When renowned film director Péter Gárdos wrote the story, he intended it as a film script, but eventually he made it into a novel. “Fever at Dawn,” the love story of two Holocaust survivors―the author’s parents―has ever since sold in more than 20 territories.
It is not the extraordinary events of an extraordinary age that make Andrea Tompa’s novel a really good piece of writing. No doubt it is easier to work with first-class material and the life of Kolozsvár (Cluj, Romania) before 1989 is excellent subject matter (while from almost every other point of view it was, of course, a disaster).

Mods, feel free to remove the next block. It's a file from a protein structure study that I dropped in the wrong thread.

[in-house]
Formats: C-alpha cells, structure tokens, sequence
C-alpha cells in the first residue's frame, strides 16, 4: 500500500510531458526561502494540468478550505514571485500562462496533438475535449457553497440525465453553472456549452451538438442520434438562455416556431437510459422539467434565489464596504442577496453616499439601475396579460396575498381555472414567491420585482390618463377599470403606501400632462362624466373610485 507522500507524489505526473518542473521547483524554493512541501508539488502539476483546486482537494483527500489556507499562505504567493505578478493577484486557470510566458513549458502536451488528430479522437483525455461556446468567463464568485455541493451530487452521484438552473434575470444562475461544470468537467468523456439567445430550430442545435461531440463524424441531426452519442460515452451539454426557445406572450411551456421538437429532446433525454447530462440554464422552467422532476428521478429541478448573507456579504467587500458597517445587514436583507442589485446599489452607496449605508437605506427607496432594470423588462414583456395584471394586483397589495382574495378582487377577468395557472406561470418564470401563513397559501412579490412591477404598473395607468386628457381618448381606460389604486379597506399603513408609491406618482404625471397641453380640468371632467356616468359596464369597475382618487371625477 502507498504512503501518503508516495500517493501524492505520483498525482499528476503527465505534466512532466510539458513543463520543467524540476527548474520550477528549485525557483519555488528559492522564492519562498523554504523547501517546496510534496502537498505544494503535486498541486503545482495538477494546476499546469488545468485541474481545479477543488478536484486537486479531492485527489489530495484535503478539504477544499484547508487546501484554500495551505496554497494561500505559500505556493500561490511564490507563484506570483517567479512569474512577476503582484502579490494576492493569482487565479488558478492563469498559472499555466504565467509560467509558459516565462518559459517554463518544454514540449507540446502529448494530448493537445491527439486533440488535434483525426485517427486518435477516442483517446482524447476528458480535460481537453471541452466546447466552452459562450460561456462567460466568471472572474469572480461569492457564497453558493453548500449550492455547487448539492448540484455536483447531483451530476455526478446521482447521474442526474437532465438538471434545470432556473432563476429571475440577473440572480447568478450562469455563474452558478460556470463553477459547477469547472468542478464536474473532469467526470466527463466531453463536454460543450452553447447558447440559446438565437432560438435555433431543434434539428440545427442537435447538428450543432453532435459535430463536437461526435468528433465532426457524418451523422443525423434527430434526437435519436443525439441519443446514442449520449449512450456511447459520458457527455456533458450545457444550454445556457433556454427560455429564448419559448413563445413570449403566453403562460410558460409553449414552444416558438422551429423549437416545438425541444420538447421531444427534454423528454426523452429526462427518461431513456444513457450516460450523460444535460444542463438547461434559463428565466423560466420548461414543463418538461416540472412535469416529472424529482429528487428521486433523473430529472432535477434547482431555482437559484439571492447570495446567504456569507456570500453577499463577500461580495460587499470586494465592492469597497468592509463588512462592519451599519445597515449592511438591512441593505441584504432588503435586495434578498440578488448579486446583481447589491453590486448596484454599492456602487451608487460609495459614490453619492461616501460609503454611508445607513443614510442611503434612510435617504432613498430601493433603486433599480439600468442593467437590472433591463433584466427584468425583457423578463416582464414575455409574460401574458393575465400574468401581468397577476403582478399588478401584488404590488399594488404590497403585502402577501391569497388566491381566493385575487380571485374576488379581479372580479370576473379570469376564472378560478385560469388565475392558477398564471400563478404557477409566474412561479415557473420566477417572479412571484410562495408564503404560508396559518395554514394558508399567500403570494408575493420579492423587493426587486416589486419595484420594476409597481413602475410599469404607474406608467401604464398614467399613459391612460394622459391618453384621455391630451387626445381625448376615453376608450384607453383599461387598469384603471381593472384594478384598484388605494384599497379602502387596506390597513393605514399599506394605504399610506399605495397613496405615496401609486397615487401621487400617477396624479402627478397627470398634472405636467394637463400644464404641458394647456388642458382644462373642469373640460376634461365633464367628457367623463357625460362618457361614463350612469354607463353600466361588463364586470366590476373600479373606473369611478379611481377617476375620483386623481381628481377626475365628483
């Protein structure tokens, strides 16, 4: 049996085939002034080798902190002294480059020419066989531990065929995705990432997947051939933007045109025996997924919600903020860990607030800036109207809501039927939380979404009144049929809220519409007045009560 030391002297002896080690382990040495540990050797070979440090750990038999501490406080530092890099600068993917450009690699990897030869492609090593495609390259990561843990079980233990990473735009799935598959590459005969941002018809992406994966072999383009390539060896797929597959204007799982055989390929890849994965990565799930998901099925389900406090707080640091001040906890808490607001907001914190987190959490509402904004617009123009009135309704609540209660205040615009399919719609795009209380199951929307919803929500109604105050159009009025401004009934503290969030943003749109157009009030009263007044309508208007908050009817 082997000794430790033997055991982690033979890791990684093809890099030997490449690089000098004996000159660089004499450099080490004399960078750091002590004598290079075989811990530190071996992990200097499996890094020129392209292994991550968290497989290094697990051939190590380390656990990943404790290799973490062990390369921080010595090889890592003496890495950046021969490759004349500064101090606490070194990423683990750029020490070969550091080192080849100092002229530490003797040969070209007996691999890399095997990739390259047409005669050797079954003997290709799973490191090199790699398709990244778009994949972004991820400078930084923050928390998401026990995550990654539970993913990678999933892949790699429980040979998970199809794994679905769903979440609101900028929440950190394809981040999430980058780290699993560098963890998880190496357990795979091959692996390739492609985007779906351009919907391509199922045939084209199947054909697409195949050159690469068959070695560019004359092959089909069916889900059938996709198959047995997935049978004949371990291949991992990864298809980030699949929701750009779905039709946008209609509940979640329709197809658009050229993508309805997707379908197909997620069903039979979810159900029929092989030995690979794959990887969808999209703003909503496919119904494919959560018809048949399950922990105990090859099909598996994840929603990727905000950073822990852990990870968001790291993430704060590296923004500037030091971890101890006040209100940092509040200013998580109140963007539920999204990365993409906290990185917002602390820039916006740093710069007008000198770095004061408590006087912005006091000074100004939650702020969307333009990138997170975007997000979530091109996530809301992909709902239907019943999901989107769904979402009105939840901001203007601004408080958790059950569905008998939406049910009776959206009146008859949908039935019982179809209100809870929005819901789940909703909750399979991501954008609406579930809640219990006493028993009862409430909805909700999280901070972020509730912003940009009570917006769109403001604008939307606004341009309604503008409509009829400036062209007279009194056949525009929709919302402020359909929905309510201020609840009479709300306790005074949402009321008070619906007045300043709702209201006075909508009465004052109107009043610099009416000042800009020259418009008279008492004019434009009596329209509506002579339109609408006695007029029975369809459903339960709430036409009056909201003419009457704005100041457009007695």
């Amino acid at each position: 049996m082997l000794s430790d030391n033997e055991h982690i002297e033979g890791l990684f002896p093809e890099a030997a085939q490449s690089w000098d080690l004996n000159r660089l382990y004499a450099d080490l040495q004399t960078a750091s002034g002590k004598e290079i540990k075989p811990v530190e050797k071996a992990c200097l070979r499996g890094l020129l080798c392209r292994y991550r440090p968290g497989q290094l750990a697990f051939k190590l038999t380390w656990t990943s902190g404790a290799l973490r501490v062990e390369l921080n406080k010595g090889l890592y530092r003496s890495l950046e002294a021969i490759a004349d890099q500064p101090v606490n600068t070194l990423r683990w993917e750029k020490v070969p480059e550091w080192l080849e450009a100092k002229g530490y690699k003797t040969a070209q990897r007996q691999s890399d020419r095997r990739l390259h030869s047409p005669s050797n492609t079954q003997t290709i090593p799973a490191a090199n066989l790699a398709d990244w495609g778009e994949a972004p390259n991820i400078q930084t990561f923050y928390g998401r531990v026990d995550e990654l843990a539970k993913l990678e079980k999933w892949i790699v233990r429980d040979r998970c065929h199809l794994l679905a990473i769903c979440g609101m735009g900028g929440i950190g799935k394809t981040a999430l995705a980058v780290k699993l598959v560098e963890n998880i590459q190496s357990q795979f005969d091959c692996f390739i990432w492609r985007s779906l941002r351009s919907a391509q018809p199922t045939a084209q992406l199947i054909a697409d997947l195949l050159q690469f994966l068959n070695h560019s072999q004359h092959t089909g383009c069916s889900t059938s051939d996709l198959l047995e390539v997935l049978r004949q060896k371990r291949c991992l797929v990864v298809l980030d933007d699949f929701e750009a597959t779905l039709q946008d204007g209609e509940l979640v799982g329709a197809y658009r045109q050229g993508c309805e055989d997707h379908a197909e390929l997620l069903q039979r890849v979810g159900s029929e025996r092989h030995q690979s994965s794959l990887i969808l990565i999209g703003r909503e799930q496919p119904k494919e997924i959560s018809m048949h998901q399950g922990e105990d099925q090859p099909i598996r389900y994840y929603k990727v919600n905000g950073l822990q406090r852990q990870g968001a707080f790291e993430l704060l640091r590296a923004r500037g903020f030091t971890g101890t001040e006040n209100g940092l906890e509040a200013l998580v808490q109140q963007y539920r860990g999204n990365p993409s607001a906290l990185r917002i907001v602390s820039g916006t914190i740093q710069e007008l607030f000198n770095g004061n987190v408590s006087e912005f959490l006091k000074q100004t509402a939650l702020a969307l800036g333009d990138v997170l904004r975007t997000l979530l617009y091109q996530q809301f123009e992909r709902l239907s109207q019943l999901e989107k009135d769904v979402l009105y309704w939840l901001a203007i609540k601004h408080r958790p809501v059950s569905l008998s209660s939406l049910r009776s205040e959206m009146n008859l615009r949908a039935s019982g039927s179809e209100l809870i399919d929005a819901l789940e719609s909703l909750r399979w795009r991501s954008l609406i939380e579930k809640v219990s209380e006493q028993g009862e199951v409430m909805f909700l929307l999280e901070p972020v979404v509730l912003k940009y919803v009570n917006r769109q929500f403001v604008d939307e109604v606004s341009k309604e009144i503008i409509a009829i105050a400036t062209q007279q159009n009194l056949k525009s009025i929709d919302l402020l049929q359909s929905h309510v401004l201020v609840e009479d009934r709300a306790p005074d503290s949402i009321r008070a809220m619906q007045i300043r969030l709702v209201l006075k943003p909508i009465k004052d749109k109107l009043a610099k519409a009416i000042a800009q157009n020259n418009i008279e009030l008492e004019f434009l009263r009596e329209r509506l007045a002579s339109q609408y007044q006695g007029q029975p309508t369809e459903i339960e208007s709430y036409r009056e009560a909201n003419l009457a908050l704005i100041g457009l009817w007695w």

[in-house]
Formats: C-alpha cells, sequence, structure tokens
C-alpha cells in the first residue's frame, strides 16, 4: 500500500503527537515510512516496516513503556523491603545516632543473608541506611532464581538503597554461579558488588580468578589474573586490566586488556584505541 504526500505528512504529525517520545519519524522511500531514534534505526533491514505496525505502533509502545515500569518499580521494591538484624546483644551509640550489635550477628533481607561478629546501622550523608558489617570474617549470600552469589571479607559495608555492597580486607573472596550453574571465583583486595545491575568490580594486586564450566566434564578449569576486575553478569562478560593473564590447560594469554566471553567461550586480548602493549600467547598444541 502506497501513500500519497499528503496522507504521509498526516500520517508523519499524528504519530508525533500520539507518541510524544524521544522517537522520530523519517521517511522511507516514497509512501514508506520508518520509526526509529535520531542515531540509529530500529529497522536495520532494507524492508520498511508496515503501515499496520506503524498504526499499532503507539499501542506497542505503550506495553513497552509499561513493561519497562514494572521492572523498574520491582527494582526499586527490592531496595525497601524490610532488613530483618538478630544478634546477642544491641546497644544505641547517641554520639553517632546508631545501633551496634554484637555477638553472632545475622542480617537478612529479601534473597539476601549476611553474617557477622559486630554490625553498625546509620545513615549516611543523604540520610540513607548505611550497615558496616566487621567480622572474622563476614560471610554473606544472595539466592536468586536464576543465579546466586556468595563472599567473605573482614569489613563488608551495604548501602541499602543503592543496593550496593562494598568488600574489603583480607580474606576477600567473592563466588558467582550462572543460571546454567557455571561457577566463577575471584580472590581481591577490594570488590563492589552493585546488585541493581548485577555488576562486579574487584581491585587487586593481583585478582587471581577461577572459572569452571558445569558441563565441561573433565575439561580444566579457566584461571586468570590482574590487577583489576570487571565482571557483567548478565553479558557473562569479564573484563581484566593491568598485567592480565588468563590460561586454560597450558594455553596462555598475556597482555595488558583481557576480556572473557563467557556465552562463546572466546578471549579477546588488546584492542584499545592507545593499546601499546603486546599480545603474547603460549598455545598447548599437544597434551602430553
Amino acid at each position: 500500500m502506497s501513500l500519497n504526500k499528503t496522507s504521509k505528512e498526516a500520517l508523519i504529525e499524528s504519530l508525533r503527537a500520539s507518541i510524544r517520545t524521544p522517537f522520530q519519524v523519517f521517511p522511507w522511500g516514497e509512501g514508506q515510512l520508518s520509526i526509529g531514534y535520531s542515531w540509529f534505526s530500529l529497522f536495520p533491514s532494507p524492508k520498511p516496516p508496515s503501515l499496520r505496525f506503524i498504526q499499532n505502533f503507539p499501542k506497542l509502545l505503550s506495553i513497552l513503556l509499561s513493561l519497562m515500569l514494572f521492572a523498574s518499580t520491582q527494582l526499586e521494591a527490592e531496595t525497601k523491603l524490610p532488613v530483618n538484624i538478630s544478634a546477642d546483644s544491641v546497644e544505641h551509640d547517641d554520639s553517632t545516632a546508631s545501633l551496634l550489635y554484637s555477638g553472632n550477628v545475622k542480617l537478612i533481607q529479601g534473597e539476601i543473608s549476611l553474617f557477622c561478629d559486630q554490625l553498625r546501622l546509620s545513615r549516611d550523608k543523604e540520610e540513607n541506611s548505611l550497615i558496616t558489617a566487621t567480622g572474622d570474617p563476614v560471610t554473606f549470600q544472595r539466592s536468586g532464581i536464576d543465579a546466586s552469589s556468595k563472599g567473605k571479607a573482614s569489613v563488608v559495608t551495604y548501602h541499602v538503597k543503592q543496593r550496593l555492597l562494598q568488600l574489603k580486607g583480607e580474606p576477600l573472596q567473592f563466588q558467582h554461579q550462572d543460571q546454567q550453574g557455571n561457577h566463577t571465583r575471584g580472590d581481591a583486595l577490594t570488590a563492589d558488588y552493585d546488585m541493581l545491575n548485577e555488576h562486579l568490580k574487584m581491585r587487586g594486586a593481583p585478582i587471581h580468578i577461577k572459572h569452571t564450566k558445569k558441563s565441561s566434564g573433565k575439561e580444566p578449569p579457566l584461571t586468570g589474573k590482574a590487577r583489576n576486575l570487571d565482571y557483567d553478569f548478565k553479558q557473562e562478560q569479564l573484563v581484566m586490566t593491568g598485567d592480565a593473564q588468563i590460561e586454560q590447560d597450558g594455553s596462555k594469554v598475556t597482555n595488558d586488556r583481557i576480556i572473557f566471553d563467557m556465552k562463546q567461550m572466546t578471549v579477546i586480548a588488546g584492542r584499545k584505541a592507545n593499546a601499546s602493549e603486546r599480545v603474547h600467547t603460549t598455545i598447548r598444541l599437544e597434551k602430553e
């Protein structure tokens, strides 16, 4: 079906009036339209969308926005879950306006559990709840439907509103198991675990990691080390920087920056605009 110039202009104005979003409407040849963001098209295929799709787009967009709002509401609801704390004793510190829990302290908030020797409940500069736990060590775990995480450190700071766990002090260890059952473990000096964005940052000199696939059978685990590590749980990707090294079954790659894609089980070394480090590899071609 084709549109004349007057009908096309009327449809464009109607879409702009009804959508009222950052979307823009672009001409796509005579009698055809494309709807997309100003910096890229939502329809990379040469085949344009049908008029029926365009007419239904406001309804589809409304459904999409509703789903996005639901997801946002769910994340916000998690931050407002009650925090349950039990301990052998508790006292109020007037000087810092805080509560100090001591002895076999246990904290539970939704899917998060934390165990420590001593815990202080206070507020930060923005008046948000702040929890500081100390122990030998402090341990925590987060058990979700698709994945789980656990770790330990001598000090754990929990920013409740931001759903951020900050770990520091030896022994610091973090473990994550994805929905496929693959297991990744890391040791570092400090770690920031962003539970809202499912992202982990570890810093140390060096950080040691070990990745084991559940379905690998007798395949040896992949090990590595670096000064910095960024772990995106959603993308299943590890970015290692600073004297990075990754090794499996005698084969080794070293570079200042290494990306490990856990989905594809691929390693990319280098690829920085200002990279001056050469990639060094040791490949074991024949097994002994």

”It irritates me more than anything when the translator takes upon herself or himself to redress a political imbalance by mangling a perfectly open text just to show that they are not simply co-opting it.” – Poet-translator George Szirtes answers questions by HLO’s brother site, Litera, as part of a series of interviews with translators.
For a long time now Szabados wanted a bigger apartment so the children
could have separate rooms, but he could never manage it, and now it was
too late, he’ll just have to accept it. His dreams had come to naught.
And so have lots of other things.
After a certain number of performances, a production takes on a life of its own, and the critic is unable to review it as an isolated night of entertainment. It has become a continuum, an institution, evolving over time as a living creature would. Such is the case with Zoltán Egressy's two plays.